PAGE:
Microtargeting: powerful marketing tool or threat to democracy?

Microtargeting: powerful marketing tool or threat to democracy?

Considering that strategically targeted ads are clicked on up to 670% more than ordinary ones, it’s no wonder that microtargeting campaigns are becoming more and more important. Segmentation and microtargeting are valuable for commercial purposes and can help deliver content of great interest to customers. However, they also have a potentially dark side — especially if information is inaccurate or biased and meant to sway someone’s preferences, or even their vote.

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The days of mass segmentation are gone

While getting a message to the audience is imperative, getting the right message to the right audience is what really matters for every brand. By working with social media advertising platforms and the data they collect, marketers can target specific audiences using all or some of the following:  interests, location, employer, posts reacted to, web pages visited and much more. With all this information, it’s much easier to craft content tailored to the chosen audience and capitalise on viewers’ interests. The results of each targeted campaign can then be monitored, analysed and adjusted as needed to ensure a brand gets the best possible results. This technique is shown to better engage customers, build brand awareness and increase sales by delivering content that is interesting and helpful to customers.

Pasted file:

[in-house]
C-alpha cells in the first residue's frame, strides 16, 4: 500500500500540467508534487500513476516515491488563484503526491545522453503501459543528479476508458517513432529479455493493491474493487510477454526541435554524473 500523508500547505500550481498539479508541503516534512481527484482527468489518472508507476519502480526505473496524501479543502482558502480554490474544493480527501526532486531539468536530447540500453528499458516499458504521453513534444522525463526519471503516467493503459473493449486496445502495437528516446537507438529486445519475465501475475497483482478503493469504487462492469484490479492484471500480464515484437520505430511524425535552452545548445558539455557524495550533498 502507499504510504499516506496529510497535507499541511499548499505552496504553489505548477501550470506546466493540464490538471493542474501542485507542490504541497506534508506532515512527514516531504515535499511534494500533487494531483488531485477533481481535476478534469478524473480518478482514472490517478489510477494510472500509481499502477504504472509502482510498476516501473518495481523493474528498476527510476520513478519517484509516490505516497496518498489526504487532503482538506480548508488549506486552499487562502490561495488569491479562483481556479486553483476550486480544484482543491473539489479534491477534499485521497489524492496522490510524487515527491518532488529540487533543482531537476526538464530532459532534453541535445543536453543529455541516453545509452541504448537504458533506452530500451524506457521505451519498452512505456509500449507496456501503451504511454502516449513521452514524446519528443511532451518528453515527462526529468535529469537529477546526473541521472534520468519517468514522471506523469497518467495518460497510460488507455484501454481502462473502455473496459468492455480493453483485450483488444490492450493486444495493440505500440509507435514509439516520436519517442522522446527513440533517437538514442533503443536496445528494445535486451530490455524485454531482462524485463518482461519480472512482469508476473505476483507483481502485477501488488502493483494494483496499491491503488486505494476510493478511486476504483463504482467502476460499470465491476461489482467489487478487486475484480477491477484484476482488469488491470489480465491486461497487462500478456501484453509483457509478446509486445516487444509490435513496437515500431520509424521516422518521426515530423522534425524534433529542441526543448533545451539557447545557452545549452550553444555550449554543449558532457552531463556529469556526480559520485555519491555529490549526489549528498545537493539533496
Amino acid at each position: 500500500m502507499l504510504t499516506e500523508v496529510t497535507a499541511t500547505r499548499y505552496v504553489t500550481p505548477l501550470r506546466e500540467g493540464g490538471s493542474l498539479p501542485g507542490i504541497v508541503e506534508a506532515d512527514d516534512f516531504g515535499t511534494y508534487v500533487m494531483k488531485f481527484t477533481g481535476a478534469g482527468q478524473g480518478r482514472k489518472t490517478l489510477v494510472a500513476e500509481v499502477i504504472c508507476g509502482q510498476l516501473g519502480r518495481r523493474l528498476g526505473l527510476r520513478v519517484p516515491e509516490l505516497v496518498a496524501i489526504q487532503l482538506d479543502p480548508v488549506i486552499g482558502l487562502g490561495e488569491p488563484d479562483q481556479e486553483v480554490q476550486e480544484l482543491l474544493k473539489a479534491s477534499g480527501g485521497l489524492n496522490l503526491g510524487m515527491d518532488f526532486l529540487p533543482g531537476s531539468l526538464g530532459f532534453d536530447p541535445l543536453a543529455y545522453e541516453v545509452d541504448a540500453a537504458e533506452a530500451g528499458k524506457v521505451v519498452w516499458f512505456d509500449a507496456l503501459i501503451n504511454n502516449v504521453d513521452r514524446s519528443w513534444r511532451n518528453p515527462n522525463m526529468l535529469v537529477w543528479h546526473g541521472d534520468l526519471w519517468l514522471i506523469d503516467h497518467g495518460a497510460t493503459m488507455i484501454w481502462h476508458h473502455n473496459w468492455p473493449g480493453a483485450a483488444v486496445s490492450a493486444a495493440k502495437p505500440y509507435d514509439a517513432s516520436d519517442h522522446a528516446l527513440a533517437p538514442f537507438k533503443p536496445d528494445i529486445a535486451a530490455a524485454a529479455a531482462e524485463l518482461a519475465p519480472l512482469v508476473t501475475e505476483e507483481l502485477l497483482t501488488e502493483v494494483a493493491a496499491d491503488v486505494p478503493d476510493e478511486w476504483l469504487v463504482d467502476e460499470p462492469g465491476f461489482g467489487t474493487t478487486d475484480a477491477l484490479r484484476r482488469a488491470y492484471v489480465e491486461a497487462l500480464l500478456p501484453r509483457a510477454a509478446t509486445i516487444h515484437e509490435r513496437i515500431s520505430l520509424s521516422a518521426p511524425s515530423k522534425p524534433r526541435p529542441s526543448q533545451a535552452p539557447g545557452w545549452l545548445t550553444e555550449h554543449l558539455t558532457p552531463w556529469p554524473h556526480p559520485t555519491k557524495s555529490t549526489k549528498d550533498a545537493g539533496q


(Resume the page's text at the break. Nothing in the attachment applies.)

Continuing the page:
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Weaponised ad technology

While getting a message to the audience is imperative, getting the right message to the right audience is what really matters for every brand. By working with social media advertising platforms and the data they collect, marketers can target specific audiences using all or some of the following:  interests, location, employer, posts reacted to, web pages visited and much more. With all this information, it’s much easier to craft content tailored to the chosen audience and capitalise on viewers’ interests. The results of each targeted campaign can then be monitored, analysed and adjusted as needed to ensure a brand gets the best possible results. This technique is shown to better engage customers, build brand awareness and increase sales by delivering content that is interesting and helpful to customers.

Call for more transparency

Earlier this month, the international charity Privacy International called out tech giants Facebook, Twitter and Google for their lack of political ad transparency.  The body highlighted how this is restricting user insight into how and why they are being targeted by such ads on social media platforms. A lot of other organisations around the world have also raised the alarm and called for tighter regulation of use of personal data by tech companies.  But too little has yet changed. Taken overall, microtargeting shouldn’t be thrown out of the window, despite misuses of data.  In this age of information overload, crafting a message that cuts through the noise and reaches the right audience is crucial for brands.

Microtargeting can be a great marketing tool or an unethical tactic, depending on who’s using it and how.  As with most technological tools that affect personal data, ethical practice, transparency and regulations are key – for both brands and political parties.

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